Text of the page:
KENNY: Hello. Thank you for taking my call.

DONVAN: It's a pleasure.

KENNY: I'm a manager in oil and gas industry in offshore rigs for about a decade. And my teams, I use plenty of extroverts and introverts to help sell different things like safety. It's really difficult to get people involved in safety, and extroverts have a great way of harnessing everyone together and letting them get involved with the merits of safety. And introverted people were always good at getting the stuff actually done.


DONVAN: Really?

KENNY: So, yeah. So on the oil rig, it's fast-paced, very intense in the workplace. And introverted people tend to knuckle down, focus on the task and get it done very meticulously. And extroverted people tend to get behind the safety issue really well.

DONVAN: So, Kenny, in your experience, Kenny, which of those two groups actually do you think provides the better leadership?

KENNY: That is a very tricky one. I tend to favor people who, much like the previous caller, are able to do both, because the two halves are very important, especially in critical situations where you need to be a leader as well as work on the project at the same time.

DONVAN: Kenny, thanks for your call. Really insightful. Appreciate it. We have an email, Anita, from Aimee(ph), who writes - I'm sorry, just looked ahead on this. I like this - I am an extrovert living in reserved Minnesota - not a native - and I often find people deferring to me only because I speak with confidence and/or volume, even if I openly state that I don't know - even if I openly state that I don't necessarily know what I'm talking about or that I'm not married to an idea. It is difficult to rein myself in and I often wish to have a check and balance system.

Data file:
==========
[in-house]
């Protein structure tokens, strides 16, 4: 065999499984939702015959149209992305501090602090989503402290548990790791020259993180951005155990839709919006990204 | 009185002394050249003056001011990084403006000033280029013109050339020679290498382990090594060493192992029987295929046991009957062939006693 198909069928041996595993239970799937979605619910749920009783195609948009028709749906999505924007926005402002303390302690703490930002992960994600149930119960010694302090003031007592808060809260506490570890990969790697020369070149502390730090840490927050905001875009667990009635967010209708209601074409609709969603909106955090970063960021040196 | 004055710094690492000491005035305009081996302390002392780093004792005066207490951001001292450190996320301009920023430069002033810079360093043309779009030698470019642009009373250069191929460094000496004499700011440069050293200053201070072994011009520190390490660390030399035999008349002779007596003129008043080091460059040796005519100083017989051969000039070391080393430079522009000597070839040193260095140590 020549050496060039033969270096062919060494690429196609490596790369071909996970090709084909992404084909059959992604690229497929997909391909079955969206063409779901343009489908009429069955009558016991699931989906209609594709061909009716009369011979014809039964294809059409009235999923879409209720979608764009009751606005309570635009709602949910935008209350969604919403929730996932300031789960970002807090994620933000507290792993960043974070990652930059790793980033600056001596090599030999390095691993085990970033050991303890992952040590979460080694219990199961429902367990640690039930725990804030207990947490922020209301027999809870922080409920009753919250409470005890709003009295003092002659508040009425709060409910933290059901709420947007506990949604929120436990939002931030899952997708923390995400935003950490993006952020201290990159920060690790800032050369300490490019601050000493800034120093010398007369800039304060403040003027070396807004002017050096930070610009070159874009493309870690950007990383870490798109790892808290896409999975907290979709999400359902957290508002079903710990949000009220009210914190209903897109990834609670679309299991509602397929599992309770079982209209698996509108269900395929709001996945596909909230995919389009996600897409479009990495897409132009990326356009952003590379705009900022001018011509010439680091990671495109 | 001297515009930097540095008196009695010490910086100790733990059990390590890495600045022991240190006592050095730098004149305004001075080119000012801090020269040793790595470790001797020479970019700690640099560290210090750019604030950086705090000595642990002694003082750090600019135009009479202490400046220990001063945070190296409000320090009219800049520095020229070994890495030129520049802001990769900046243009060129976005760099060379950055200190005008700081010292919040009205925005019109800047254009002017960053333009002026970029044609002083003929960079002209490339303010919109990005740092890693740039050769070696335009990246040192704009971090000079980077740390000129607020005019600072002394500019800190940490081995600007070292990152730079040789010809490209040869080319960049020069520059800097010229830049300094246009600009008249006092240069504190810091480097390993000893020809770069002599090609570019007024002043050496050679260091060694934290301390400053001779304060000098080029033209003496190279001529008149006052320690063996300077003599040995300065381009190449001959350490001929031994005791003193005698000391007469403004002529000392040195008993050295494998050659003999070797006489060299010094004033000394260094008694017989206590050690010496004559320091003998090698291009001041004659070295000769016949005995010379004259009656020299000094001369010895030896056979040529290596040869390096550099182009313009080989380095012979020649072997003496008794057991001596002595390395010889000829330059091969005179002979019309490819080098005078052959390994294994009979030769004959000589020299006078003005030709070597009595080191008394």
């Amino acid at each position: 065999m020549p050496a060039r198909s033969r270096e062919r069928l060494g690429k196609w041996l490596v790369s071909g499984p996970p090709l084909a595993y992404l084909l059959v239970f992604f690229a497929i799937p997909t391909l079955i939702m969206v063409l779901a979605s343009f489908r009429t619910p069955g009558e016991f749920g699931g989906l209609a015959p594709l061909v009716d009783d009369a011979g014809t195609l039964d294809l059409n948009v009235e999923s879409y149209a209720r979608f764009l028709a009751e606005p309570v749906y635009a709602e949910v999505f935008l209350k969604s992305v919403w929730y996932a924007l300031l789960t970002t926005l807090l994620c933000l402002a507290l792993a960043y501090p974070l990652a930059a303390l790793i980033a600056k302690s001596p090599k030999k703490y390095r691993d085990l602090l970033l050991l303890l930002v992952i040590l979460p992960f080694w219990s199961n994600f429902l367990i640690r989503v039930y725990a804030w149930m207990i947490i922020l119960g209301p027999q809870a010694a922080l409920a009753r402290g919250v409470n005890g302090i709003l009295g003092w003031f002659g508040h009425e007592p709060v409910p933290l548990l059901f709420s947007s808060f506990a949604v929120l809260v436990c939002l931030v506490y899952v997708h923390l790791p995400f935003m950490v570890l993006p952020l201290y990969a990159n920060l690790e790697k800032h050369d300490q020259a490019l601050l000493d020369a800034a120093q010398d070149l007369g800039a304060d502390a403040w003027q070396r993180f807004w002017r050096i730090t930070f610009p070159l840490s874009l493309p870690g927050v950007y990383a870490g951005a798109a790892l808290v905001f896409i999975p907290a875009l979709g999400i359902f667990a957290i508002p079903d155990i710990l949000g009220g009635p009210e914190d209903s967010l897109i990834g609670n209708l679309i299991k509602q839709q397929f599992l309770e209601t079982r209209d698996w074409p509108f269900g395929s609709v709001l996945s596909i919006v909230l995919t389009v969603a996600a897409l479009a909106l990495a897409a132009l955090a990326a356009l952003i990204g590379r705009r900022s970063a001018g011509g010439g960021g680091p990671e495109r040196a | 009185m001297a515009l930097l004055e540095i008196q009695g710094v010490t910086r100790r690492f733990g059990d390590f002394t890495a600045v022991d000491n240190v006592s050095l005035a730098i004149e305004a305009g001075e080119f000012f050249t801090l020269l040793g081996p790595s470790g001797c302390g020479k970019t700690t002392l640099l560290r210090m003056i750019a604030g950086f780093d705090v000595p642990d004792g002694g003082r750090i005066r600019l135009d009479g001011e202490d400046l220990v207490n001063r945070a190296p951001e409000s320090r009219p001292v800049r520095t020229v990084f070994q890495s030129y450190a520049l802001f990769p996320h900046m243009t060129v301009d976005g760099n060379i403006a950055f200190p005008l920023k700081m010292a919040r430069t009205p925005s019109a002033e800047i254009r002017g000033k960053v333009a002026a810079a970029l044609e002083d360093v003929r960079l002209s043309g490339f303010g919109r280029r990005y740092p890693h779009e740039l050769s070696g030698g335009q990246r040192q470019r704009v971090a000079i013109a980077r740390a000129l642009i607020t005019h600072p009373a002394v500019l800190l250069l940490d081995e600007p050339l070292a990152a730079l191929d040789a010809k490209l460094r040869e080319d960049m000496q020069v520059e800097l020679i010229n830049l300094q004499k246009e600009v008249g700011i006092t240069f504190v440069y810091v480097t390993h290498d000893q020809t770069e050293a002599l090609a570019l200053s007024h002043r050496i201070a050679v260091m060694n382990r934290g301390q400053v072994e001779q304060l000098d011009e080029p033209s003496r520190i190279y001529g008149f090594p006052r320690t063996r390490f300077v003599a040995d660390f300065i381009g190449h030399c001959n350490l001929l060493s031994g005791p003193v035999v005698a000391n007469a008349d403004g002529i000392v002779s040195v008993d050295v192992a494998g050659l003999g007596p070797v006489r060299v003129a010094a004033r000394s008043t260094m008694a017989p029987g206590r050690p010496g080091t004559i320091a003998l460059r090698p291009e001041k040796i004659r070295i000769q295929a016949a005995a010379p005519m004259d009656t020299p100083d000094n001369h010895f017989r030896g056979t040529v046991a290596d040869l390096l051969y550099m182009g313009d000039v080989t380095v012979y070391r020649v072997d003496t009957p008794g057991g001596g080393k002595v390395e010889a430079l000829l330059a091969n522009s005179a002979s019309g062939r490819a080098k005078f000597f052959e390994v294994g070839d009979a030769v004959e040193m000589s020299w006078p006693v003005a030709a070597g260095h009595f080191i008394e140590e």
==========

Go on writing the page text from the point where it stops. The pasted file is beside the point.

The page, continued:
DONVAN: Can there actually be a whole state of introverts?


BRUZZESE: I like - you know what I like the most about that is that she recognizes the kind of person that she is. She's looking for a way to maybe be better so that people will be more open with her and she can encourage other people. There is a lot of people that are extroverts out there who never stop talking long enough to know that they're dominating a situation.


BRUZZESE: I would, in this case, really encourage her to go to someone she trusts and likes and says, you know, I would really like to kind of have somebody give me a signal that maybe I'm overdoing it or, you know, can you give me some hints in a situation what you would have done. And she can learn from that because it certainly sounds to me like she wants to learn to not be so overbearing.

DONVAN: Interesting. Oh, let's go to Ron in Northern California. Hi, Ron. You're on TALK OF THE NATION.

RON: Hi. How are you?

DONVAN: We're good.